_________________

Once while stranded in the Alaskan wilderness I almost froze to death.  It was cold, 20 F below zero.

About 30 years ago, a friend and I felt directed to bring in Bibles and discipleship materials into the village of Minto, very near the Arctic Circle.  We were driving in a little red Datsun through about eight inches of snow late at night. Suddenly, the car just quit running.  We looked at each other, and we started to assess our situation. No cell phone, on a very remote road with no heat.  We both knew that unless God made a direct intervention, we would never survive the intense cold.  We prayed, and waited and thought. We had to fight the panic.

There is a wilderness we all must traverse.  It can be as difficult and extreme as an Arctic landscape.  The Shulamite girl in Song of Solomon knew this terrain.  It is a desperate place to be.  This world is a bitter place, and provides little in the way of solace and comfort.  We are called to be “pilgrims and strangers,” making this journey of faith to a heavenly city.

The opening verse has witnesses or observers making a declaration.  They seem to be shocked, and amazed by what they see.  The Shulamite girl was spotted, making her way, slowly threading her way up from the wastelands.  The path has been difficult, it would’ve been easier to quit.  It has taken everything she could muster up.

But the crescendo in this verse is the declaration, “she is coming up…leaning on her beloved.”  She found the help she had to have, at the side of One who loved and beloved.  He had come, at just the right time to lift her up and lead her out her extremity.  She has found that He is her strength.  It is He who has come to deliver her.  The verse suggests that it is the bridegroom that is the determining factor.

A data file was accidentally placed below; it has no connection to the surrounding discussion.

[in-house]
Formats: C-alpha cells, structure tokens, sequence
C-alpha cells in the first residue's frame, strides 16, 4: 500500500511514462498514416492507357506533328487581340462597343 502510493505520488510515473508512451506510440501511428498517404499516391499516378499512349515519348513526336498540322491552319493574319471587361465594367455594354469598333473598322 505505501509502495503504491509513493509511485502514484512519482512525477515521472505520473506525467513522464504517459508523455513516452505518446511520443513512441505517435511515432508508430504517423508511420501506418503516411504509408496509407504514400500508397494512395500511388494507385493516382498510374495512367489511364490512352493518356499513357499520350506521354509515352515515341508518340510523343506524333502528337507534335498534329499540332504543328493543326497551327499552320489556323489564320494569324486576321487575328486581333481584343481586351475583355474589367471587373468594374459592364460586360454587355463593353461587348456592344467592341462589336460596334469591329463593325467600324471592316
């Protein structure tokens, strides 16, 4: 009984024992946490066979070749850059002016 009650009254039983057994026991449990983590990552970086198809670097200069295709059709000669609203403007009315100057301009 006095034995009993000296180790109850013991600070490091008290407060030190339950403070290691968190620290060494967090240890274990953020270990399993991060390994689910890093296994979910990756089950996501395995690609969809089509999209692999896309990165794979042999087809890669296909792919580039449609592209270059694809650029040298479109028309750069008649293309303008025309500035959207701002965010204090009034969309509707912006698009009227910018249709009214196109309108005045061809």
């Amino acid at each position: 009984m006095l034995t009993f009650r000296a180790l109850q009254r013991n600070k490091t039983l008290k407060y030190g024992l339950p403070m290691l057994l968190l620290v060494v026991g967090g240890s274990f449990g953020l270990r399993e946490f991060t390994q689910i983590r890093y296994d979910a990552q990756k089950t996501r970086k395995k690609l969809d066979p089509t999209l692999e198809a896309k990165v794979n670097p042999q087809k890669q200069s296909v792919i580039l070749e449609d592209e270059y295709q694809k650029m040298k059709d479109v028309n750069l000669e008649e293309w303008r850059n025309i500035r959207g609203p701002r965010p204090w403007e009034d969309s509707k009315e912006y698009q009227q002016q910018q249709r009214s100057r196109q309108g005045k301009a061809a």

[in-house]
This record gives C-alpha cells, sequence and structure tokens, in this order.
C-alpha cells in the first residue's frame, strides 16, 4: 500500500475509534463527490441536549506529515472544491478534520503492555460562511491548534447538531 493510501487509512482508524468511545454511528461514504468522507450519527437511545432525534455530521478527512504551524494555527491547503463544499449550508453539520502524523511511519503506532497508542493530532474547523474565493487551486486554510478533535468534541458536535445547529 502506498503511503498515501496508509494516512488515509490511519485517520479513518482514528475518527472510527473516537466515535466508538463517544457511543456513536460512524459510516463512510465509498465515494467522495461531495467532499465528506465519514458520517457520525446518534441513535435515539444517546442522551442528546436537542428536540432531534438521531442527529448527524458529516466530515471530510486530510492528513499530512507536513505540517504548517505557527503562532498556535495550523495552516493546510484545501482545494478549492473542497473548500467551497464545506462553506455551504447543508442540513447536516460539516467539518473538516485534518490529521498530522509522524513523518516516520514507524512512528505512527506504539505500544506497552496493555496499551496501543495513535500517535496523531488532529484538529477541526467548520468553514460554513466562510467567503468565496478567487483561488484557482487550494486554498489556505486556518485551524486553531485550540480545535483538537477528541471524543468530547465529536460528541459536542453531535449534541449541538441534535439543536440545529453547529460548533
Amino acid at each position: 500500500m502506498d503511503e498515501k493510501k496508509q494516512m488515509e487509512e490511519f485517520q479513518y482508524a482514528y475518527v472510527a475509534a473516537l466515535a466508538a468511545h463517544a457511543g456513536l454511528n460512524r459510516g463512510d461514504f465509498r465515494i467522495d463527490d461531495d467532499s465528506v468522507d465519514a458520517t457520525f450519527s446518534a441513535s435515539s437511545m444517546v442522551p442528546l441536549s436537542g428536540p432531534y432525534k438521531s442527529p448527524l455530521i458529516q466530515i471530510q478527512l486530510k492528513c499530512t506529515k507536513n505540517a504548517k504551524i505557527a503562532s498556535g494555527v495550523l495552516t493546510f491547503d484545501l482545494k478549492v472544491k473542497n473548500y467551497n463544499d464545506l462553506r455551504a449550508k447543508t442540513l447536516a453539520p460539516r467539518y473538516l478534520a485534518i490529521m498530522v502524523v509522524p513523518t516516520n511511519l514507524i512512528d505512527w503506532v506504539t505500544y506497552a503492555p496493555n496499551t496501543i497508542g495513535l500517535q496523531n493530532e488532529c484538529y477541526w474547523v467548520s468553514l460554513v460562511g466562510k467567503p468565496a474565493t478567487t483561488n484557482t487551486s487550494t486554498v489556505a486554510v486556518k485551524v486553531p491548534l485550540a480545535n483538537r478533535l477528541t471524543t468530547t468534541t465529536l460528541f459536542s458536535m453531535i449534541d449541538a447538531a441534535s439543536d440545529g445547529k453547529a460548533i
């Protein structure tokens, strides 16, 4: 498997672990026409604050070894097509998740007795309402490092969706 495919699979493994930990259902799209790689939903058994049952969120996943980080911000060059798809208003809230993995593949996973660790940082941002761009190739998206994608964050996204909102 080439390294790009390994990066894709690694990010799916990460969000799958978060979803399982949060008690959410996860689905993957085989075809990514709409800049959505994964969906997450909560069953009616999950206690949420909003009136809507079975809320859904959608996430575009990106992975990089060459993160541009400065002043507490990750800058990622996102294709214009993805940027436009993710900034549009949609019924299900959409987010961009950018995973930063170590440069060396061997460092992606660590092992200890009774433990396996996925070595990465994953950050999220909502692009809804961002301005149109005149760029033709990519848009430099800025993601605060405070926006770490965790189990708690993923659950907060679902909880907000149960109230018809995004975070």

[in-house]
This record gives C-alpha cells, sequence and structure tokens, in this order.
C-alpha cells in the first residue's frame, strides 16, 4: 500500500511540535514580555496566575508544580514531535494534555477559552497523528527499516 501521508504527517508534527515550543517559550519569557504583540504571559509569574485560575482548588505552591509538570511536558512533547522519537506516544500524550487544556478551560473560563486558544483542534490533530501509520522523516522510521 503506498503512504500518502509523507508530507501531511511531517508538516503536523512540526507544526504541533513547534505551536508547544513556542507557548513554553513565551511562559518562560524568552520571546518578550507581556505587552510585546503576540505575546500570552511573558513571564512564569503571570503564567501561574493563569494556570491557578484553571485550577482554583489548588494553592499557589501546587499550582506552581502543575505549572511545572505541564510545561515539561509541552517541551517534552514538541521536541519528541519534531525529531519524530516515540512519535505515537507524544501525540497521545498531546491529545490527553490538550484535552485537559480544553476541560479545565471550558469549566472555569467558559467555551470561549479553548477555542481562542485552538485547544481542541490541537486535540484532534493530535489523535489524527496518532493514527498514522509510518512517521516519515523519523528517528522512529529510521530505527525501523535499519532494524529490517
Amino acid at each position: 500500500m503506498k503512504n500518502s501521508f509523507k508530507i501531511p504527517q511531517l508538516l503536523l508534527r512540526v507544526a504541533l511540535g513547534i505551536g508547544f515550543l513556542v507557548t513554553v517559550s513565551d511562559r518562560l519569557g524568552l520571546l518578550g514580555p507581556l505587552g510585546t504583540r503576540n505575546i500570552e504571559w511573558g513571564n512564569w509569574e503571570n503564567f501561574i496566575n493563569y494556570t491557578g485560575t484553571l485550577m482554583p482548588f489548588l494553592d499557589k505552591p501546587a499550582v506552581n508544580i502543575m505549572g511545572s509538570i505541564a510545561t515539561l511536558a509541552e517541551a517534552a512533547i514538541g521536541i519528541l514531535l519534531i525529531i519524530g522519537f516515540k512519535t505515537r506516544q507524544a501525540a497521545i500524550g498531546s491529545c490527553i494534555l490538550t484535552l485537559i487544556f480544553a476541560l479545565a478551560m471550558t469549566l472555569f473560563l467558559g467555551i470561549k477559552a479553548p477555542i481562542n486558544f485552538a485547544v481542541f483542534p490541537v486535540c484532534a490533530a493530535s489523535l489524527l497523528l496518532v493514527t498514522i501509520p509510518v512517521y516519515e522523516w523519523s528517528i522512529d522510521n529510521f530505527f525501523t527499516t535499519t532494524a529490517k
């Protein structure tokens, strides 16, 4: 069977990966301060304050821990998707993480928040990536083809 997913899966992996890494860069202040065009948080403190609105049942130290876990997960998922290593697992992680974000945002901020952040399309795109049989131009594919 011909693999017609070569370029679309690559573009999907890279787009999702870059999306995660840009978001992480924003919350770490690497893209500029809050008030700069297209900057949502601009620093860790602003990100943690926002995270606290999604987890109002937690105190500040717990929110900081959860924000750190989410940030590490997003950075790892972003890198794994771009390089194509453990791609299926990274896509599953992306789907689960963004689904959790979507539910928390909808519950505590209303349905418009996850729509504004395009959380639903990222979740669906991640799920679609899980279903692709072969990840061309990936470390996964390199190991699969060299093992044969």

His presence changes everything.

We were miraculously rescued after about 20 hours.  How we survived in that frigid isolation is beyond me.  Freezing to death was truly imminent.  I remember squeezing through the car window when it became first light.  The snow had completely covered the car, and as I surveyed our surroundings, I remember thinking how desolate it was.  We had stalled on a high ridge, and it seemed like the loneliest and most isolated place on Earth.

This afternoon I sat out on my deck, looking and thinking.  This verse entered my brain like a bullet.  Walking with Jesus through my wilderness has challenged and wearied.  I have fallen more times then I can count.  Each time I have picked myself up.  Do you know why? Because when I’m with Jesus, I know I will be fine.

aabryplain

 

 

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Running Together

running

“And let us run with endurance the race God has set before us.”

Hebrews 12:1

 “For where two or three gather together as my followers, I am there among them.”

Matthew 18:20

It is easier to run alone, rather than run in a group. Running with others means keeping pace with those around you. Not so fast that you outpace the slower ones, and not so slow that you slow down the group. There are many who simply prefer running without the ‘constraints’ of others. Consider these:

  • Timing, learning the right stride so you won’t collide.
  • Encouragement, for those who are weary or limp.
  • Finish line, keep everyone’s eyes on the final outcome.

Perhaps this seems difficult. To be consistent in this kind of running is far too restrictive. It seems more difficult than running alone; there are far too many issues. And yet, I have determined that running with others has its own rewards.